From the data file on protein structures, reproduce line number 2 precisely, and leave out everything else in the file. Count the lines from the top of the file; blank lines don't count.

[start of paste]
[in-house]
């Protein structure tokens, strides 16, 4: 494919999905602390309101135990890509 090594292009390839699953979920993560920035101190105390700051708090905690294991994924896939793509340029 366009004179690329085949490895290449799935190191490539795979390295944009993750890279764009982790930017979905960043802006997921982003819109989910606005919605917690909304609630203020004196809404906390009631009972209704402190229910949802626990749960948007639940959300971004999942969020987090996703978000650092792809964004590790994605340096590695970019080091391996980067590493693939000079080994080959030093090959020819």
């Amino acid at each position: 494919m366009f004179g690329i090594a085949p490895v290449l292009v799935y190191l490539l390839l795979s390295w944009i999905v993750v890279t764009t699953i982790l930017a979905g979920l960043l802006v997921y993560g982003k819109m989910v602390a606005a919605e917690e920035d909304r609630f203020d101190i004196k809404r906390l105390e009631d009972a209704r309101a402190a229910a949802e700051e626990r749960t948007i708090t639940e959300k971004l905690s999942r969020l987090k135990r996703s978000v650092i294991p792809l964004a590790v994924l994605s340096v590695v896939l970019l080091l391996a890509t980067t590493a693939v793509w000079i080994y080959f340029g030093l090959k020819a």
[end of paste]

């Protein structure tokens, strides 16, 4: 494919999905602390309101135990890509 090594292009390839699953979920993560920035101190105390700051708090905690294991994924896939793509340029 366009004179690329085949490895290449799935190191490539795979390295944009993750890279764009982790930017979905960043802006997921982003819109989910606005919605917690909304609630203020004196809404906390009631009972209704402190229910949802626990749960948007639940959300971004999942969020987090996703978000650092792809964004590790994605340096590695970019080091391996980067590493693939000079080994080959030093090959020819």